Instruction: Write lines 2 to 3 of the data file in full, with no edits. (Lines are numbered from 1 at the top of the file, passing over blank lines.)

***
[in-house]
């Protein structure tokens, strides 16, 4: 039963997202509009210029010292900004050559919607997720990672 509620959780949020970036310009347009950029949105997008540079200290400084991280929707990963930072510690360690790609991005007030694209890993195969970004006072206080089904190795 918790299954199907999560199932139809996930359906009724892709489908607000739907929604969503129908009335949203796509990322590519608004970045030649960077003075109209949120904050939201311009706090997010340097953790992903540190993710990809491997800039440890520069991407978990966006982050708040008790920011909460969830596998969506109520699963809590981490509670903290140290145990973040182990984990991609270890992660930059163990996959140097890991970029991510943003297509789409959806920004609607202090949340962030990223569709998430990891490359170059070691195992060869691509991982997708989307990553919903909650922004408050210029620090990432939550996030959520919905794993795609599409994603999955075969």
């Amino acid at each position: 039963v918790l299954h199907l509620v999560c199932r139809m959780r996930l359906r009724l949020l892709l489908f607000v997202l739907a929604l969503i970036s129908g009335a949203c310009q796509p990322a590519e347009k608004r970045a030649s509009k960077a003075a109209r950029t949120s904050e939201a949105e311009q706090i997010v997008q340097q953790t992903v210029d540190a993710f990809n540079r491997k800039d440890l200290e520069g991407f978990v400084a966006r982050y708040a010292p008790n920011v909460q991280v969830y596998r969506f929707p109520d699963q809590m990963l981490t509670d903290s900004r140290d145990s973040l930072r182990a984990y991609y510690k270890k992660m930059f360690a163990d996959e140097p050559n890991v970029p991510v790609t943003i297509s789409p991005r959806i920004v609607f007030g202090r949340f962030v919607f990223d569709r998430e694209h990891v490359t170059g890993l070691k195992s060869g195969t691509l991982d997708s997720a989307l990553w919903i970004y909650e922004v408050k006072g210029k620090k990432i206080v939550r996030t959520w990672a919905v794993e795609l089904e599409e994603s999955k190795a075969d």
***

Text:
């Protein structure tokens, strides 16, 4: 039963997202509009210029010292900004050559919607997720990672 509620959780949020970036310009347009950029949105997008540079200290400084991280929707990963930072510690360690790609991005007030694209890993195969970004006072206080089904190795 918790299954199907999560199932139809996930359906009724892709489908607000739907929604969503129908009335949203796509990322590519608004970045030649960077003075109209949120904050939201311009706090997010340097953790992903540190993710990809491997800039440890520069991407978990966006982050708040008790920011909460969830596998969506109520699963809590981490509670903290140290145990973040182990984990991609270890992660930059163990996959140097890991970029991510943003297509789409959806920004609607202090949340962030990223569709998430990891490359170059070691195992060869691509991982997708989307990553919903909650922004408050210029620090990432939550996030959520919905794993795609599409994603999955075969």
């Amino acid at each position: 039963v918790l299954h199907l509620v999560c199932r139809m959780r996930l359906r009724l949020l892709l489908f607000v997202l739907a929604l969503i970036s129908g009335a949203c310009q796509p990322a590519e347009k608004r970045a030649s509009k960077a003075a109209r950029t949120s904050e939201a949105e311009q706090i997010v997008q340097q953790t992903v210029d540190a993710f990809n540079r491997k800039d440890l200290e520069g991407f978990v400084a966006r982050y708040a010292p008790n920011v909460q991280v969830y596998r969506f929707p109520d699963q809590m990963l981490t509670d903290s900004r140290d145990s973040l930072r182990a984990y991609y510690k270890k992660m930059f360690a163990d996959e140097p050559n890991v970029p991510v790609t943003i297509s789409p991005r959806i920004v609607f007030g202090r949340f962030v919607f990223d569709r998430e694209h990891v490359t170059g890993l070691k195992s060869g195969t691509l991982d997708s997720a989307l990553w919903i970004y909650e922004v408050k006072g210029k620090k990432i206080v939550r996030t959520w990672a919905v794993e795609l089904e599409e994603s999955k190795a075969d």